Edmund looked at his younger sister in astonishment. He had never heard her speak like this before and he was impressed by her insight.
"Perhaps you're right," he admitted. "I just wish there was some way we could help her come to her senses."
Lucy shrugged helplessly. "There's not much we can do when she refuses to even discuss the subject. We just have to keep hoping for a change of heart and keep trusting in Aslan. In the end it's all between His Paws."
Hearing Lucy talk about trusting Aslan in such a matter of fact way had a profound effect on Edmund, and finally lifted the last vestiges of anxiety about her from his heart. He wondered now how he could ever have thought she would become like Susan and was feeling rather ashamed of doubting her. He felt ashamed too of the way he had behaved earlier when she was getting ready to leave with Michael. He knew it was the first time she had been out with a young man. That was he imagined, quite a significant thing for a girl, and thanks to him her evening had hardly got off to the best start.
"Anyway, how was your evening?" he asked, trying to make up for his previous behaviour. "Did you have a good time with Michael?"
"It was alright." Lucy sounded a little cool about the subject. "But I don't think I'll be going out with Michael again."
Edmund was a bit alarmed at this, wondering what the boy had done to make her react that way. Lucy must have noticed his concern because she quickly reassured him.
"Oh don't worry Edmund, he didn't do anything inappropriate!" She smiled a little ruefully. "Apart from almost boring me to death! He's a nice enough boy but we really have nothing at all in common."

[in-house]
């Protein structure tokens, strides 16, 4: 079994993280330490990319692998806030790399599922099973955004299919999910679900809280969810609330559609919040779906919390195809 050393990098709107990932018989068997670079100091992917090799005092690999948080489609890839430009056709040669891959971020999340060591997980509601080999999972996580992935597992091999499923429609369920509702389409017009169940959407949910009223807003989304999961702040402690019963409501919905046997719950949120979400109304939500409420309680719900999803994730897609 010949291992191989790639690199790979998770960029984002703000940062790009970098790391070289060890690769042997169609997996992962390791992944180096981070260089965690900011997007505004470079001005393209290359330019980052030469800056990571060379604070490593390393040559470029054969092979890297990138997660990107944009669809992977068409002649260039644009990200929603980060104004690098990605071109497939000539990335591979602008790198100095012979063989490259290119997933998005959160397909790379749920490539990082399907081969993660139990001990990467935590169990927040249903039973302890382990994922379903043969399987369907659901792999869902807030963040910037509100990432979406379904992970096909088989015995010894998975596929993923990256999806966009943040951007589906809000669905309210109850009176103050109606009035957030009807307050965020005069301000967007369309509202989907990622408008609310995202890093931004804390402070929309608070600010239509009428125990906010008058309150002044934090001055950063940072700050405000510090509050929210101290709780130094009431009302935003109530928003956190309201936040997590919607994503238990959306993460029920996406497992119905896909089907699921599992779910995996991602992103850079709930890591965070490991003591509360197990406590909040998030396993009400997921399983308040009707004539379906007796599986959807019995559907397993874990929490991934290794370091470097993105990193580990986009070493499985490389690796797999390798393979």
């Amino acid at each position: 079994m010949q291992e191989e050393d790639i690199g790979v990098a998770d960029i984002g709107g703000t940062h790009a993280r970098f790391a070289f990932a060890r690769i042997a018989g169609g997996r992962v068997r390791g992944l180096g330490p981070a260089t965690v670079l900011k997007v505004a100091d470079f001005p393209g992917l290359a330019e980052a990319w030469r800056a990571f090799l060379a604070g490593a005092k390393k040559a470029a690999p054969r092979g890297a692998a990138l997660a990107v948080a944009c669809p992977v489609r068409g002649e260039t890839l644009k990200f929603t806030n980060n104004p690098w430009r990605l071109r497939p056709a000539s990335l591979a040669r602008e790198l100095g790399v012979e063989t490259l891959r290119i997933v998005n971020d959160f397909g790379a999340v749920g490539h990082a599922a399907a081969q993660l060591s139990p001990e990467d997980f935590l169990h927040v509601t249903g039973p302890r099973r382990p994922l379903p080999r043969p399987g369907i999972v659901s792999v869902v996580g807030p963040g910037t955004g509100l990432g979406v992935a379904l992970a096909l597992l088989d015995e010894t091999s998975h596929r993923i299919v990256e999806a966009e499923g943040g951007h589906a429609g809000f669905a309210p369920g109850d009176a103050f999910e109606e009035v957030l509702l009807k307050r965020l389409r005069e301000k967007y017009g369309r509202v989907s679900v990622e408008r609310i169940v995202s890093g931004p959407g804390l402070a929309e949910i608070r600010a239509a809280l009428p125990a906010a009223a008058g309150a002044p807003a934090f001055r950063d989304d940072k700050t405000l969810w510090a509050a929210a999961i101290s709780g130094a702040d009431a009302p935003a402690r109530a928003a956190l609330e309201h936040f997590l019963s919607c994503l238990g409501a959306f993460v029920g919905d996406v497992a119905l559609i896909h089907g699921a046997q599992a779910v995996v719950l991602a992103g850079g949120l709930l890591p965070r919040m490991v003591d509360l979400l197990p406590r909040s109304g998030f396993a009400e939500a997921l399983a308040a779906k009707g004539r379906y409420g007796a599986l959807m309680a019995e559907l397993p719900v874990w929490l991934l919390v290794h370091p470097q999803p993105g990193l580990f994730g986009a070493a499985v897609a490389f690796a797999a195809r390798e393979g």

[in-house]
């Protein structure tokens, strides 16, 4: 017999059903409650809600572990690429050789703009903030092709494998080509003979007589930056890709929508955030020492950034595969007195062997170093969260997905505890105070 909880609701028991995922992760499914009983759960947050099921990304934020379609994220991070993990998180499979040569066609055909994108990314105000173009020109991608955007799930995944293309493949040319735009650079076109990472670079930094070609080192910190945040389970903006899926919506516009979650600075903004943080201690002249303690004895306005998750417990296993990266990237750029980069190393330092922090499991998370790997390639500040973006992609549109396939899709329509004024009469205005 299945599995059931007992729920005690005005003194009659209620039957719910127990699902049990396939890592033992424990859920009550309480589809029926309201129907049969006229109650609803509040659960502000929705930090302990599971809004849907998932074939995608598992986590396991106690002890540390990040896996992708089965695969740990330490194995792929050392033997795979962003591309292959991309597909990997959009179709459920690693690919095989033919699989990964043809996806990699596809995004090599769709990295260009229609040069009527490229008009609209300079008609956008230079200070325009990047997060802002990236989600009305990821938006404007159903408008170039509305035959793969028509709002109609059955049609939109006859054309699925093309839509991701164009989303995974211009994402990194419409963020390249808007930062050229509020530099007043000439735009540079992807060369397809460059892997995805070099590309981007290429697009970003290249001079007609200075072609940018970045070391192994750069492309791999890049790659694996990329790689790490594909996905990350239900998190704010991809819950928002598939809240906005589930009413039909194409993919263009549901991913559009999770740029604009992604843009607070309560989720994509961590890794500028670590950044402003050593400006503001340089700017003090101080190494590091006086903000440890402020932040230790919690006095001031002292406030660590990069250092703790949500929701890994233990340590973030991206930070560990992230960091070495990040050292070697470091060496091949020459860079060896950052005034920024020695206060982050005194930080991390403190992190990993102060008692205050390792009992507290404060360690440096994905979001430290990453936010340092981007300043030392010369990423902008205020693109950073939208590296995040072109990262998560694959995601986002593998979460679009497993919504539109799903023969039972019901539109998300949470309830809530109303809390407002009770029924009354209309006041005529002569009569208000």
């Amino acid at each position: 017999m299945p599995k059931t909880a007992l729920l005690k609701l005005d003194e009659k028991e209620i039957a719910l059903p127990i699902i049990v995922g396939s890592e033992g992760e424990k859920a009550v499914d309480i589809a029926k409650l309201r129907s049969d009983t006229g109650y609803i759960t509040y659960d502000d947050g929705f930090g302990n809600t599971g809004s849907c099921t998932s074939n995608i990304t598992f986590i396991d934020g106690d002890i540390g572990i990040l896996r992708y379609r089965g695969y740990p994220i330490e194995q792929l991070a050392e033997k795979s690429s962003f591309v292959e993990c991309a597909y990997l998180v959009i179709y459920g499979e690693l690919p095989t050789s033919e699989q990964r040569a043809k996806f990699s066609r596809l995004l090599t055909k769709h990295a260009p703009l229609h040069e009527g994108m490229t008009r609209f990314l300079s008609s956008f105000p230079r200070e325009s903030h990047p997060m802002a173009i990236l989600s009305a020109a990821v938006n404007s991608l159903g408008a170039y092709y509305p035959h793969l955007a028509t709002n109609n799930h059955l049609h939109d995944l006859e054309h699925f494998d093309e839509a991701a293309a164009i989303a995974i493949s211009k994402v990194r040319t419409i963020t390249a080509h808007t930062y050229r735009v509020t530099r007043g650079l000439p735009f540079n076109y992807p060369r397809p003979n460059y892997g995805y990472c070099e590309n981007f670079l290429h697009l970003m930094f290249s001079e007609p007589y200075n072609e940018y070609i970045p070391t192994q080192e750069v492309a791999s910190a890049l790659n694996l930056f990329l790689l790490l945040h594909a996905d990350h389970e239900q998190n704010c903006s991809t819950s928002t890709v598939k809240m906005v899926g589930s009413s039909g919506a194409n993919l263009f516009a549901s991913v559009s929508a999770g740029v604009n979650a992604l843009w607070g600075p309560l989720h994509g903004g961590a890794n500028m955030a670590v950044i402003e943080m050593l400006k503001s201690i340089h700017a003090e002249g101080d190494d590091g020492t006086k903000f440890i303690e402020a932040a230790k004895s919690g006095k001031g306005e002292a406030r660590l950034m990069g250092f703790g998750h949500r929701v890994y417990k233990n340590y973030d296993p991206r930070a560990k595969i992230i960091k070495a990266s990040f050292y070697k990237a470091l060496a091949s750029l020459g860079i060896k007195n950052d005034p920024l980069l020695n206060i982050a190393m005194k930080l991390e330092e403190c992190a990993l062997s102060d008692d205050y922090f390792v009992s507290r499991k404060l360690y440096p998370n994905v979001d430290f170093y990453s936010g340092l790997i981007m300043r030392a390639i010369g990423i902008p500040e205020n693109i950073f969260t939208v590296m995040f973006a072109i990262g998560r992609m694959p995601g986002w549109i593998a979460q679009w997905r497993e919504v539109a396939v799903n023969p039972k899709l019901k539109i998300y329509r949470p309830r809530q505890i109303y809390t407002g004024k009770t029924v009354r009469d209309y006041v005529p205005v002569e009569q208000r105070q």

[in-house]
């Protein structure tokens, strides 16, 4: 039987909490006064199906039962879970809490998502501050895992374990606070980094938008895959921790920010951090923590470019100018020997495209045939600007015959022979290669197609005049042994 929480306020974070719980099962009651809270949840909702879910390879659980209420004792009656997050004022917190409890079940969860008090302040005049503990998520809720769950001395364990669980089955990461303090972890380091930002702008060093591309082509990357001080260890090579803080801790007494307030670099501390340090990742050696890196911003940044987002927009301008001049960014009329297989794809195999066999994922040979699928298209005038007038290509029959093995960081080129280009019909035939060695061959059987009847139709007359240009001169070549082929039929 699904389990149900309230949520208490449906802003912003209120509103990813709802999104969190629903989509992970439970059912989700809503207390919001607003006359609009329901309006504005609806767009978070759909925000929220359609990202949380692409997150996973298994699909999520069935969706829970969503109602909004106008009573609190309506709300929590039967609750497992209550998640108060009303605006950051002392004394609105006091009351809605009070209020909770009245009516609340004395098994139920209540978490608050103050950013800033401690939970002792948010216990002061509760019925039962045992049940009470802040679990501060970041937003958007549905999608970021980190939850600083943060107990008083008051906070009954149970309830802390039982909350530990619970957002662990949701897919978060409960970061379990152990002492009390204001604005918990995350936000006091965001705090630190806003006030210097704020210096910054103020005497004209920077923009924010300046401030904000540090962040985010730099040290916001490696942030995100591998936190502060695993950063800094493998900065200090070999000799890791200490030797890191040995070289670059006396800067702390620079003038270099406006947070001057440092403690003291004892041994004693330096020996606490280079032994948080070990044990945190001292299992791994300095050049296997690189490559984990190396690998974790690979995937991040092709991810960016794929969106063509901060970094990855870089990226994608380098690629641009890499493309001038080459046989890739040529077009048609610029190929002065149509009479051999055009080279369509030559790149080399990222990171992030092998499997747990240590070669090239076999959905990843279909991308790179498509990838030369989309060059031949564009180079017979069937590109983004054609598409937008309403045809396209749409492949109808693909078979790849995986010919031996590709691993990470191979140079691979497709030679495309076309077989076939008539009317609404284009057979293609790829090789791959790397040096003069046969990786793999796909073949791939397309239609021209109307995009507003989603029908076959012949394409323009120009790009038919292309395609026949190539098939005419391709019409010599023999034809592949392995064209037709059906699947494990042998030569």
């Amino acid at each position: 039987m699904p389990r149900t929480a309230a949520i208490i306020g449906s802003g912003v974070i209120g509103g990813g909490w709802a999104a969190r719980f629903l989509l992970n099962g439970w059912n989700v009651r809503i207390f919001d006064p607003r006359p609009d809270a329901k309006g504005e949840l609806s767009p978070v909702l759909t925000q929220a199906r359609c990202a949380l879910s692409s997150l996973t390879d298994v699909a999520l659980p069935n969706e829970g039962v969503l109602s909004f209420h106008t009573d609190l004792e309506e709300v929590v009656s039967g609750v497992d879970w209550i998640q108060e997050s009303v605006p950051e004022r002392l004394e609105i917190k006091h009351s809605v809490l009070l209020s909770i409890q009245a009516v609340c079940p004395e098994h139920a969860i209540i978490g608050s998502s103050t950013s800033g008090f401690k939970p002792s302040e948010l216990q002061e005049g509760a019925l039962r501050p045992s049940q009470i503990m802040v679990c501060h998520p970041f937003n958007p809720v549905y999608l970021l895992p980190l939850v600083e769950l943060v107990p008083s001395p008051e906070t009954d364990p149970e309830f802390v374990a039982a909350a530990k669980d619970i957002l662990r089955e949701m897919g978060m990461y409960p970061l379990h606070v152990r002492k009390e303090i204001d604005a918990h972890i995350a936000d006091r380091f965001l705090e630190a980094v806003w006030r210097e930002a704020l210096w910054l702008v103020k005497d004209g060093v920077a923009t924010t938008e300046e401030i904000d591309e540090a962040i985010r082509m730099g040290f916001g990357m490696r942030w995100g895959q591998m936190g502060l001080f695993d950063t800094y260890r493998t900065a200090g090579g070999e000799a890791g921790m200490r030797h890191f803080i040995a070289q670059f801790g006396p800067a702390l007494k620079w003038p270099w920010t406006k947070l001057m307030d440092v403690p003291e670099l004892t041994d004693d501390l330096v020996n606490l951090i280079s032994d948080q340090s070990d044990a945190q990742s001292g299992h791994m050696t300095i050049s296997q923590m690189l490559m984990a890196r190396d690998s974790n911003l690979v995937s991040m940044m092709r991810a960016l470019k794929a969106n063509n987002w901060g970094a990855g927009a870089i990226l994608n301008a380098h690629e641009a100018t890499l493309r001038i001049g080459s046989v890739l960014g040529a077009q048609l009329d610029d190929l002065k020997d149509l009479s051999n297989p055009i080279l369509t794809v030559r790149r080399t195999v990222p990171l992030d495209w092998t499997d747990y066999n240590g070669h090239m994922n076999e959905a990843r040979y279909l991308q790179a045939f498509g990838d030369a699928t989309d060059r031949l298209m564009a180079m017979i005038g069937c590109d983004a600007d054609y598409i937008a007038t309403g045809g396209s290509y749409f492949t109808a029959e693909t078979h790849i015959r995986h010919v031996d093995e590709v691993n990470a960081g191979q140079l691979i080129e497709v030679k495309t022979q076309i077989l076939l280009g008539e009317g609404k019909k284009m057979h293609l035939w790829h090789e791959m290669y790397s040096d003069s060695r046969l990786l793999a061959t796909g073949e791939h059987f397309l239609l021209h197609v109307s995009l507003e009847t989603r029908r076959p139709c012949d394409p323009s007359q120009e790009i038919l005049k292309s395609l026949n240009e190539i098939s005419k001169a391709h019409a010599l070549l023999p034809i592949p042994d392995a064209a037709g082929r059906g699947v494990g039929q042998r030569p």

"Well I'm sorry you didn't enjoy your evening," Edmund told her.
"Oh it wasn't that bad," she assured him. "I enjoyed the dancing. It's just I see no point in going out with a boy I can't really talk to."
These words gave Edmund much to ponder. He knew Susan cared little if she had anything in common with her many escorts, so long as they were attractive men who took her to the most fashionable parties. In fact he had an unpleasant suspicion that talking was the last thing Susan wanted to do with a young man. Edmund began to appreciate just how different his two sisters were. Although Lucy evidently enjoyed dressing up and going to parties and dances, much like other girls her age, it was very clear these things were at the periphery of her life rather than the centre. With Susan on the other hand, they seemed to constitute her entire existence.
"You're looking very thoughtful, Edmund." He looked up to see Lucy smiling at him. "I think I'd better let you get back to your studies." She squeezed his hand affectionately. "Good night, Ed."
"Lucy?" Edmund called out to his sister when she was halfway to the door, realising suddenly there was something important he had yet to tell her.
"Yes, Edmund?" She stopped and turned back toward him.
He walked towards her slowly. Now that he had let go of his foolish worries and prejudices, he could see and appreciate just how much care she had put into her appearance.
"You really do look very beautiful tonight," he told her sincerely.
Lucy blushed at the compliment. Smiling, she leaned forward and softly kissed his cheek.
"Thank you, Edmund!"
Edmund rubbed a finger along his cheek and looked at the faint pink stain that had come off. "Hey!" he protested. "You're getting lipstick all over me!" He was trying to sound annoyed but the smile on his face betrayed him.
"Oh, poor boy!" Giggling, Lucy took out a handkerchief and wiped away the offending mark. "There, all gone!"
On a sudden impulse, Edmund reached out and pulled his startled sister into a hug.
"I love you, sister!" he whispered into her ear.
Although surprised by the unexpected display of affection, Lucy returned the hug gratefully.
"I love you too, brother!"
After a few seconds they released each other, Edmund now looking a bit embarrassed. Smiling at him, Lucy slipped from the room, closing the door quietly behind her. Her brother stared at the door, blinking rapidly. He rubbed his eyes fiercely, trying to rid them of an annoying and quite inexplicable moisture. It must be, he assured himself, just a result of tiredness from too much studying, and not an emotional reaction to the reconciliation with his sister, no not at all!
Whatever the truth of that might be, there was a smile on Edmund's face as he returned to his books. For the first time in many weeks, he felt at peace.